08:56 Jason

Just real quick, I gotta say, I've been there. And again, I think it's really cool. The fact of like, you know, you always work over an American is not that different than what what I'm having to what we're dealing with in the city. And that idea around customer. centricity is a really interesting term for government, right? I mean, we have a lot of different institutions and silos. And so it's hard for our customers, our community to really engage services in a way that's meaningful to them. Right? Because they weren't they were set up to handle singular stovepipe related issues. So the whole definition of a smart city is, can you create a more community centric and be individualized? right? And so like when you bring up things around, work in play, and being able to have the opportunity to do both, when we look at how things have changed from the pandemic related to our computer patterns, for instance, very similarly, it's interesting that you know, as Andy mentioned, I, I have a an eclectic mix of programs in the Smart Mobility office, right and placemaking is one of those where we, we go in and we create a safer, more comfortable place, for people to be able to stop over in their trip, especially if they're going to switch modes, right? Like, you're going to drive into the city to a certain point, because you live far enough away that you need to, then you park and if we can find ways to connect that, in a really nice, happy ecosystem kind of way, right? A parklet or something like that, or promenade, then that gives us the ability to have those, those customers, right? Safely make that modal switch, right. And it gives them an opportunity if they want to, you know what, I'm gonna have a coffee, and I'm just gonna hang out in the little parklet for a little bit, and maybe take a call there before I go in the rest of the way to my office. And so those are the kinds of ways that we're also looking at how, how we're changing, because we have to change in order to be relevant to the people that rely on our service. Absolutely, absolutely.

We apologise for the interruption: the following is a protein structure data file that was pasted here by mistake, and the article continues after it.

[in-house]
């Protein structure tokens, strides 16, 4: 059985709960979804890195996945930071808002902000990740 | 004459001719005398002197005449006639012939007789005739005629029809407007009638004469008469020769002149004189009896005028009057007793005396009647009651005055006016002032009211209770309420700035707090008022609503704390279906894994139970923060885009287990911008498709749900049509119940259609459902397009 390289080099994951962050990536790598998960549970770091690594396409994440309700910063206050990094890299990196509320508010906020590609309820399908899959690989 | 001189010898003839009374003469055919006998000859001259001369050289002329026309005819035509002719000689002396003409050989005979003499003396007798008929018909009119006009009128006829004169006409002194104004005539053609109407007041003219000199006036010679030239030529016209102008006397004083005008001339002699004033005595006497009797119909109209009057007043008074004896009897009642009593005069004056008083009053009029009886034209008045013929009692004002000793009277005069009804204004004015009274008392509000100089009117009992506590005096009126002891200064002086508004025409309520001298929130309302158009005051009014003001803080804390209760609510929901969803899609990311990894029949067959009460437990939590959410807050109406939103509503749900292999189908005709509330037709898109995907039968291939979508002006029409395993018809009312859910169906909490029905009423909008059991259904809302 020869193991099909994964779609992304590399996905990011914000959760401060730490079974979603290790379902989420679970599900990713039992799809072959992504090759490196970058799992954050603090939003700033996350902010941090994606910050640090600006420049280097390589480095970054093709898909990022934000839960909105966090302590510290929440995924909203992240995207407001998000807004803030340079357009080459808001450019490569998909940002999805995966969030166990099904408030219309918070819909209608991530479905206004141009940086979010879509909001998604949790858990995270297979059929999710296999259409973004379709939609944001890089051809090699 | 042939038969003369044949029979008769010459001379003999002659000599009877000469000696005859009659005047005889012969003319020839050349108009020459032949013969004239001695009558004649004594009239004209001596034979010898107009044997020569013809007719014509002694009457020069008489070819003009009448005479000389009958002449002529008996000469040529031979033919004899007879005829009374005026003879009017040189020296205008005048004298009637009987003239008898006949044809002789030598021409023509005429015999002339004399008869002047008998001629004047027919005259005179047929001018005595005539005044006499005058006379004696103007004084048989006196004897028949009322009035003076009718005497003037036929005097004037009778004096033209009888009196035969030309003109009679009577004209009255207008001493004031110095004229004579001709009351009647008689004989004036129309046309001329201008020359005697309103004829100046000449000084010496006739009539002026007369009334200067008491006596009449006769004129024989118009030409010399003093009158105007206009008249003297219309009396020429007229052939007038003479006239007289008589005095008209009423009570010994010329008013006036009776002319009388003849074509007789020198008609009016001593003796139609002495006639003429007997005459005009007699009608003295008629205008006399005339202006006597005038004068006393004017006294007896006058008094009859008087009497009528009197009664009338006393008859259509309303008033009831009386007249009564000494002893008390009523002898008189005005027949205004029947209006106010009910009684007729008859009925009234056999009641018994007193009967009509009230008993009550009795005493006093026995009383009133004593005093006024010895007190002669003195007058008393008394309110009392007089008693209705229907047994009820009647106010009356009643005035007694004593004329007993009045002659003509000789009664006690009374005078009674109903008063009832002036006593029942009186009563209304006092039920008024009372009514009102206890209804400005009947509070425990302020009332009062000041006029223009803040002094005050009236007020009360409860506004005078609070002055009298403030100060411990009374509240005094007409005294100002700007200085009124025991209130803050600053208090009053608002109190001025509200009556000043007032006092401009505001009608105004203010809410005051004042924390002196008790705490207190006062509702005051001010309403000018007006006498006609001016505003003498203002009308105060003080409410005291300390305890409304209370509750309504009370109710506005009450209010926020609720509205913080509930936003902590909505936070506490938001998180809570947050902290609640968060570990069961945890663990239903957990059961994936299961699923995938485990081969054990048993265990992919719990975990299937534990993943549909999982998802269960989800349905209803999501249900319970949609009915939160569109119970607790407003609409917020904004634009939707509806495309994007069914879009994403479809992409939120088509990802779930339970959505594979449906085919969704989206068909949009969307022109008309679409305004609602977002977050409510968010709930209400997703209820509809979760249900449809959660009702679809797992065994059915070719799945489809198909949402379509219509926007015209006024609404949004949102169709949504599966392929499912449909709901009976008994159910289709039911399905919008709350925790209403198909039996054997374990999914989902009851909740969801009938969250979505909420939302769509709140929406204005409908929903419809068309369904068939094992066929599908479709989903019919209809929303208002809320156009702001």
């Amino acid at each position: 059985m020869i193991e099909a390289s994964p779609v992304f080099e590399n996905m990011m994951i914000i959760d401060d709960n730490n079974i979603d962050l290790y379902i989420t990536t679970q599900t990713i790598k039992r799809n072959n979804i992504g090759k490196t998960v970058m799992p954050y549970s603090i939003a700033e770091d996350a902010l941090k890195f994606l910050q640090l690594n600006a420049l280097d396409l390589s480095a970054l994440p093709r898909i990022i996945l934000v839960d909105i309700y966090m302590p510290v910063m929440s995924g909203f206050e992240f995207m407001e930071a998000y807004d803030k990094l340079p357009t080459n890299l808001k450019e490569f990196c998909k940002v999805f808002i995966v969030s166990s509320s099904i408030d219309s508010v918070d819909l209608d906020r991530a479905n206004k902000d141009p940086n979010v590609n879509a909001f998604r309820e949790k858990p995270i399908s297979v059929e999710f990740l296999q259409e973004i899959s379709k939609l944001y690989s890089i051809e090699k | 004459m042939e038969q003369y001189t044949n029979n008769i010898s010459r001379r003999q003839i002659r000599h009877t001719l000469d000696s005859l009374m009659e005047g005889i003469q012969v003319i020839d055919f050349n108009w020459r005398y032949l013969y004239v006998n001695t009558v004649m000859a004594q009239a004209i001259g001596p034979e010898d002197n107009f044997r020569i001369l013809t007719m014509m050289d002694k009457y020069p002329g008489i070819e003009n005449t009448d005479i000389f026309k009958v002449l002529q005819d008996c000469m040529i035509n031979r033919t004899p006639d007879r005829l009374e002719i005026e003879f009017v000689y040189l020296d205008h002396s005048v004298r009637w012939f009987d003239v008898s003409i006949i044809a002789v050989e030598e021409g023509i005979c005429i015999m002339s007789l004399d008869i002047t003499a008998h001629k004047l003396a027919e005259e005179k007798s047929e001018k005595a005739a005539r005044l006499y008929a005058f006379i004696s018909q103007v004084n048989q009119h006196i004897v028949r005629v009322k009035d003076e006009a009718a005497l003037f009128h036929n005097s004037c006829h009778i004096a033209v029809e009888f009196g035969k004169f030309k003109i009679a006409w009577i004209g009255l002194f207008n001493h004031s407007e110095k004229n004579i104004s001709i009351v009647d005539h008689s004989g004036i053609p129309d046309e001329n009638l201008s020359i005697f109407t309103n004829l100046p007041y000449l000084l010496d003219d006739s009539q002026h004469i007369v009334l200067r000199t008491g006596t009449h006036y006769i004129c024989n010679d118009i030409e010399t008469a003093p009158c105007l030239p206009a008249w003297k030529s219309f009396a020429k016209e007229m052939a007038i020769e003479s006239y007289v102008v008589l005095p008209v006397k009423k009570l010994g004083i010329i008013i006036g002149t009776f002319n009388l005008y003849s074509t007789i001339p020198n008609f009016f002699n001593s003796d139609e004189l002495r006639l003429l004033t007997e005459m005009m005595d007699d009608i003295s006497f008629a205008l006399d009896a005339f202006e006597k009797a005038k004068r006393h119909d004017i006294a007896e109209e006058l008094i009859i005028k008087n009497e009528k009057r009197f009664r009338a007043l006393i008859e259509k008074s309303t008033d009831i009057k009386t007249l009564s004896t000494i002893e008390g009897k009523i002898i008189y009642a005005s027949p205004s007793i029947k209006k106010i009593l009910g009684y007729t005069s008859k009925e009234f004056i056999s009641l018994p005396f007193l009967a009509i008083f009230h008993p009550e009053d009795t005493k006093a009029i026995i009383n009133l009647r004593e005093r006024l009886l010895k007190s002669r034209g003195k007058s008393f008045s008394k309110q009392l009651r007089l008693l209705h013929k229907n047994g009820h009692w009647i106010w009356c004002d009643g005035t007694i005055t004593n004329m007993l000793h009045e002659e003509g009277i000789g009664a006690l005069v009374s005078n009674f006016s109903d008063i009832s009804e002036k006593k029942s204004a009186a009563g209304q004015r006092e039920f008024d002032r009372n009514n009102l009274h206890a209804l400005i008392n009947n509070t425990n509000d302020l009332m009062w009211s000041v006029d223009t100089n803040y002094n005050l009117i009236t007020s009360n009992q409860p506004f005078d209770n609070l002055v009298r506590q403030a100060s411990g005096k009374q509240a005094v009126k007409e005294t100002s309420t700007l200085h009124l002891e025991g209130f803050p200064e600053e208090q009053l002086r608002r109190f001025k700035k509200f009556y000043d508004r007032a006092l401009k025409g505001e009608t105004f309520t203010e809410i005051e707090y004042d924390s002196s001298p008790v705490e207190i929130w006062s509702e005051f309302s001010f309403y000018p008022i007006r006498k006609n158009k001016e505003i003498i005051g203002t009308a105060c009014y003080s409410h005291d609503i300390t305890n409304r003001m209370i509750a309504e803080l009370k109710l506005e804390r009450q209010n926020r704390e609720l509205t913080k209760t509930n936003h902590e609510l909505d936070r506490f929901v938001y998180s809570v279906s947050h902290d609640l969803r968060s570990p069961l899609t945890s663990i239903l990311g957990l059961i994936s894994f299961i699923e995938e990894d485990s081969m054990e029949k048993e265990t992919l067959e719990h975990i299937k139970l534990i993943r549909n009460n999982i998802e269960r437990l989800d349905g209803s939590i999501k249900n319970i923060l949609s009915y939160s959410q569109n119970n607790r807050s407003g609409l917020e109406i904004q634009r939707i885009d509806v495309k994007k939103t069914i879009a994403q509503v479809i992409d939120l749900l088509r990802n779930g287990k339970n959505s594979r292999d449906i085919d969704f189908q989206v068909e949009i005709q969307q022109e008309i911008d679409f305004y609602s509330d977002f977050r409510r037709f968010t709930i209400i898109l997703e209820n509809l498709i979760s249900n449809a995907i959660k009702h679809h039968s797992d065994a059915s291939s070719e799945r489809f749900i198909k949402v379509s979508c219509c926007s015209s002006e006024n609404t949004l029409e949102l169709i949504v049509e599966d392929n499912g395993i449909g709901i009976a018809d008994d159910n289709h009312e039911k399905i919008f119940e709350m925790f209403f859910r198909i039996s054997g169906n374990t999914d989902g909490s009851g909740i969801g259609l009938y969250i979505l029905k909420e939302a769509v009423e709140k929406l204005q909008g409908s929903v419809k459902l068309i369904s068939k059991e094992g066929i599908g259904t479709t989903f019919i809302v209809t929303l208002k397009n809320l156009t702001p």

11:00 Andy

Not. It's interesting. I mean, how do you guys view the sort of technology, technology aspects of that? I mean, you know, from an analyst perspective, you know, you're constantly asked about this technology and technology, of the responses, or as well, it's much more about use cases. And obviously, the most important part of that really is obviously the end user themselves, whether it's a company, whether it's an individual, you know, or citizen, you know, in the Smart Cities case. So, I mean, how do you kind of view appropriate technologies, for doing what you do, and facilitating? Is it? Is it the best use case? Is it cost? Is that pure factor? Is it? Is it likely the revenue stream and future revenue streams? And, you know, especially as well Jason it even in us in a city context, like, you know, how do you know, funding, of course, for this stuff, and where the sources of funding are to to facilitate, you know, these, these, these applications and services? So, I mean, let's go back to you, Jason Stern. And I'll pass it over to John, a bit about that side of thing. So


12:06 Jason